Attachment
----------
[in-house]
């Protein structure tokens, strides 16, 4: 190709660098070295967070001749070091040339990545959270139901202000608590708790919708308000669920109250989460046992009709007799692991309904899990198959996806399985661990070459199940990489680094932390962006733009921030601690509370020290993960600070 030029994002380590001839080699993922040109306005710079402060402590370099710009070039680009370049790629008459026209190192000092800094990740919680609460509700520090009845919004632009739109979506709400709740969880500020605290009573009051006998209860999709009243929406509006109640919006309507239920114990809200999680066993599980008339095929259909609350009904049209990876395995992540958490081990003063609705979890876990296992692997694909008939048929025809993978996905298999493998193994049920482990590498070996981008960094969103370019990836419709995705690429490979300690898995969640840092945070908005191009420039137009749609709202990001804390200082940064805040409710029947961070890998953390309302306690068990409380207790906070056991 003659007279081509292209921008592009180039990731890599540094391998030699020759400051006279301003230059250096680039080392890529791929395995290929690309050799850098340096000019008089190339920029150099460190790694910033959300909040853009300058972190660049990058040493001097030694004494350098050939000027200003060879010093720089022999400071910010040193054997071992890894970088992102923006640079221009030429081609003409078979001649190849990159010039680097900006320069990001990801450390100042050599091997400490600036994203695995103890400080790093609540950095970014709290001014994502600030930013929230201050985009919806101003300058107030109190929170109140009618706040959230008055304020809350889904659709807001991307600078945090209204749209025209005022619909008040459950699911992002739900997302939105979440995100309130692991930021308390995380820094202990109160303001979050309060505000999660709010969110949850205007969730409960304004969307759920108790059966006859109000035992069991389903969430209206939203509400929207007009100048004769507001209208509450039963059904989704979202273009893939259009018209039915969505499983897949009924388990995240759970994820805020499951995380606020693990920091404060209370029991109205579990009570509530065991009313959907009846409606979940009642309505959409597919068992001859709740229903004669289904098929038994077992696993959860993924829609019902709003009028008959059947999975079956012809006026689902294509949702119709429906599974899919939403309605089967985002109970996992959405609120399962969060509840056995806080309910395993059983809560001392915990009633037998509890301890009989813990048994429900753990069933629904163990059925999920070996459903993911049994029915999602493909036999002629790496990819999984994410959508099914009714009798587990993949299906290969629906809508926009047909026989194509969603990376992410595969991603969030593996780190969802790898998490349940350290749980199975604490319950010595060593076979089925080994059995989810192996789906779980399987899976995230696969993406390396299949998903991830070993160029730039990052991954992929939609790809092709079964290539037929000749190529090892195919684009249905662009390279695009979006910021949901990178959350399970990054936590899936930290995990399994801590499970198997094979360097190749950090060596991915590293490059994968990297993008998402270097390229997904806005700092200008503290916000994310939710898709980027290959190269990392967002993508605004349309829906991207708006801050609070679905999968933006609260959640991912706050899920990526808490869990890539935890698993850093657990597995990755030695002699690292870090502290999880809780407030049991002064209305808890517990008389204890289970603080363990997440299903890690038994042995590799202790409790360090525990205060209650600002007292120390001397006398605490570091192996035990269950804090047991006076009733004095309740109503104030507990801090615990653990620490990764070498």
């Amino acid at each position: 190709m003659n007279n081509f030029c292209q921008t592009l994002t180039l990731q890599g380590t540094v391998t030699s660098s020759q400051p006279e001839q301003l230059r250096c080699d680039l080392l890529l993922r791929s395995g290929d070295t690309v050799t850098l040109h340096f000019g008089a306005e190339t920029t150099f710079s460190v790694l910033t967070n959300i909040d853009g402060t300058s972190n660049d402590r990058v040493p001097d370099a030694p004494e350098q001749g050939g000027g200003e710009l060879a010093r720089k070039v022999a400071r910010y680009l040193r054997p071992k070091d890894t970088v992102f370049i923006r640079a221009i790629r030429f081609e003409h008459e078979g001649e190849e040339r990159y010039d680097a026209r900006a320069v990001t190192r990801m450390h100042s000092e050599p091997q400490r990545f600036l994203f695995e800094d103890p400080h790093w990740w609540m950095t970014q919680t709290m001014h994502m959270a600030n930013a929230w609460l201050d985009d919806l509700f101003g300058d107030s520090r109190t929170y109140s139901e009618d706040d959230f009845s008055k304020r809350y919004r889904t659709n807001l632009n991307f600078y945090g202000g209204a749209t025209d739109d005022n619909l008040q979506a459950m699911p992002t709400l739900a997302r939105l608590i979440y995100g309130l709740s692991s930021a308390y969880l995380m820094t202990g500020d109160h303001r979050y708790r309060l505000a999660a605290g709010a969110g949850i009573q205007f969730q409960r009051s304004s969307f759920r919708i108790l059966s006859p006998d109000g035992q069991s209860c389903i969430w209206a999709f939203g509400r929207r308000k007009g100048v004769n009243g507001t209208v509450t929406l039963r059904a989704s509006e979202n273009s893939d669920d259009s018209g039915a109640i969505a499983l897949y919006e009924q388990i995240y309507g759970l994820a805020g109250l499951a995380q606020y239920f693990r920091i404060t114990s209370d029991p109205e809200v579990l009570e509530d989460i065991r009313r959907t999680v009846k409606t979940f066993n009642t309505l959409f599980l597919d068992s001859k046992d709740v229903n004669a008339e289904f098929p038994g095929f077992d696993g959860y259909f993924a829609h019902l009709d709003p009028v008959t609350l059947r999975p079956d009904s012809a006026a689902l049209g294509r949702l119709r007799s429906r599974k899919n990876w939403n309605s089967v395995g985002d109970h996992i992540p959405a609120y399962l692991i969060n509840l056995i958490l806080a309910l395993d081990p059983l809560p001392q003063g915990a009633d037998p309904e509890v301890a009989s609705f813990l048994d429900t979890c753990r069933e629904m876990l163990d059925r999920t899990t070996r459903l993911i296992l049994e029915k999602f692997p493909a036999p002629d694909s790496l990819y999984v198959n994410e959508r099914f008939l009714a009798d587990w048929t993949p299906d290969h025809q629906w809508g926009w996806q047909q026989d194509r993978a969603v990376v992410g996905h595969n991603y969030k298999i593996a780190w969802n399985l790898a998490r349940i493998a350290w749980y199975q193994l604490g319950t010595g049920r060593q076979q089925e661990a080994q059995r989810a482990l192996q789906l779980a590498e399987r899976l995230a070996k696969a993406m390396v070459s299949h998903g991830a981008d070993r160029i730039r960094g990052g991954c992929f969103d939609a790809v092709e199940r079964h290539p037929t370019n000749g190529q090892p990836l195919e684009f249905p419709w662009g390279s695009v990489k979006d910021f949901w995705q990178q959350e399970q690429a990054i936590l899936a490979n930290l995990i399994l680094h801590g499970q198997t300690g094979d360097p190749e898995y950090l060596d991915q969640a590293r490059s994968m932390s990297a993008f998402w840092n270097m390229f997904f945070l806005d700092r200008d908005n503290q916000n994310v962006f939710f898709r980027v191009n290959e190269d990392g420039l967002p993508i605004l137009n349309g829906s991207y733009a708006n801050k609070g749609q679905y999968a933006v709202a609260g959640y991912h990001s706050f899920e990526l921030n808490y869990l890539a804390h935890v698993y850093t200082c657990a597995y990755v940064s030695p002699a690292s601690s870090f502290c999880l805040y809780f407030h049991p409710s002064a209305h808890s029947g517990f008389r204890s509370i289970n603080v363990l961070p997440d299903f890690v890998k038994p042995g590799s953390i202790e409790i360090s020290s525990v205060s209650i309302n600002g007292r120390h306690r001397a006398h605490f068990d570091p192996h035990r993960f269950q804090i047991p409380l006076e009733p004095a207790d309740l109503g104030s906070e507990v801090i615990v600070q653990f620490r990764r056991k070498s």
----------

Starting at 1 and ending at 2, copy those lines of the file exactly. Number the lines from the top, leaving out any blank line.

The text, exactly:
[in-house]
């Protein structure tokens, strides 16, 4: 190709660098070295967070001749070091040339990545959270139901202000608590708790919708308000669920109250989460046992009709007799692991309904899990198959996806399985661990070459199940990489680094932390962006733009921030601690509370020290993960600070 030029994002380590001839080699993922040109306005710079402060402590370099710009070039680009370049790629008459026209190192000092800094990740919680609460509700520090009845919004632009739109979506709400709740969880500020605290009573009051006998209860999709009243929406509006109640919006309507239920114990809200999680066993599980008339095929259909609350009904049209990876395995992540958490081990003063609705979890876990296992692997694909008939048929025809993978996905298999493998193994049920482990590498070996981008960094969103370019990836419709995705690429490979300690898995969640840092945070908005191009420039137009749609709202990001804390200082940064805040409710029947961070890998953390309302306690068990409380207790906070056991 003659007279081509292209921008592009180039990731890599540094391998030699020759400051006279301003230059250096680039080392890529791929395995290929690309050799850098340096000019008089190339920029150099460190790694910033959300909040853009300058972190660049990058040493001097030694004494350098050939000027200003060879010093720089022999400071910010040193054997071992890894970088992102923006640079221009030429081609003409078979001649190849990159010039680097900006320069990001990801450390100042050599091997400490600036994203695995103890400080790093609540950095970014709290001014994502600030930013929230201050985009919806101003300058107030109190929170109140009618706040959230008055304020809350889904659709807001991307600078945090209204749209025209005022619909008040459950699911992002739900997302939105979440995100309130692991930021308390995380820094202990109160303001979050309060505000999660709010969110949850205007969730409960304004969307759920108790059966006859109000035992069991389903969430209206939203509400929207007009100048004769507001209208509450039963059904989704979202273009893939259009018209039915969505499983897949009924388990995240759970994820805020499951995380606020693990920091404060209370029991109205579990009570509530065991009313959907009846409606979940009642309505959409597919068992001859709740229903004669289904098929038994077992696993959860993924829609019902709003009028008959059947999975079956012809006026689902294509949702119709429906599974899919939403309605089967985002109970996992959405609120399962969060509840056995806080309910395993059983809560001392915990009633037998509890301890009989813990048994429900753990069933629904163990059925999920070996459903993911049994029915999602493909036999002629790496990819999984994410959508099914009714009798587990993949299906290969629906809508926009047909026989194509969603990376992410595969991603969030593996780190969802790898998490349940350290749980199975604490319950010595060593076979089925080994059995989810192996789906779980399987899976995230696969993406390396299949998903991830070993160029730039990052991954992929939609790809092709079964290539037929000749190529090892195919684009249905662009390279695009979006910021949901990178959350399970990054936590899936930290995990399994801590499970198997094979360097190749950090060596991915590293490059994968990297993008998402270097390229997904806005700092200008503290916000994310939710898709980027290959190269990392967002993508605004349309829906991207708006801050609070679905999968933006609260959640991912706050899920990526808490869990890539935890698993850093657990597995990755030695002699690292870090502290999880809780407030049991002064209305808890517990008389204890289970603080363990997440299903890690038994042995590799202790409790360090525990205060209650600002007292120390001397006398605490570091192996035990269950804090047991006076009733004095309740109503104030507990801090615990653990620490990764070498």